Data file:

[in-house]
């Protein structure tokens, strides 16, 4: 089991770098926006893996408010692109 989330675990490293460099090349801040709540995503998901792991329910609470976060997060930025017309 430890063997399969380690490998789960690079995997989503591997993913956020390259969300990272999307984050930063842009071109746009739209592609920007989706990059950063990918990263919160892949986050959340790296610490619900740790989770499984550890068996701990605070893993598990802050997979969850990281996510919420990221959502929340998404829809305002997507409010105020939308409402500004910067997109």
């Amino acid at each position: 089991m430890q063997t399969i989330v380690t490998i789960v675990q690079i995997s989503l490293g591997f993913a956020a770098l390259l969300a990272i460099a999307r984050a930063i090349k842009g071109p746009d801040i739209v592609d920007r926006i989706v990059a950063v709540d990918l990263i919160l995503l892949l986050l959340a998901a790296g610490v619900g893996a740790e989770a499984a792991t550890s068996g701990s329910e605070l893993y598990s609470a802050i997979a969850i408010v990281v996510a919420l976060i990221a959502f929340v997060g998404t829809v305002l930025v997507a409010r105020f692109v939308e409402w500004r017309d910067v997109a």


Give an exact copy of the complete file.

[in-house]
């Protein structure tokens, strides 16, 4: 089991770098926006893996408010692109 989330675990490293460099090349801040709540995503998901792991329910609470976060997060930025017309 430890063997399969380690490998789960690079995997989503591997993913956020390259969300990272999307984050930063842009071109746009739209592609920007989706990059950063990918990263919160892949986050959340790296610490619900740790989770499984550890068996701990605070893993598990802050997979969850990281996510919420990221959502929340998404829809305002997507409010105020939308409402500004910067997109």
């Amino acid at each position: 089991m430890q063997t399969i989330v380690t490998i789960v675990q690079i995997s989503l490293g591997f993913a956020a770098l390259l969300a990272i460099a999307r984050a930063i090349k842009g071109p746009d801040i739209v592609d920007r926006i989706v990059a950063v709540d990918l990263i919160l995503l892949l986050l959340a998901a790296g610490v619900g893996a740790e989770a499984a792991t550890s068996g701990s329910e605070l893993y598990s609470a802050i997979a969850i408010v990281v996510a919420l976060i990221a959502f929340v997060g998404t829809v305002l930025v997507a409010r105020f692109v939308e409402w500004r017309d910067v997109a």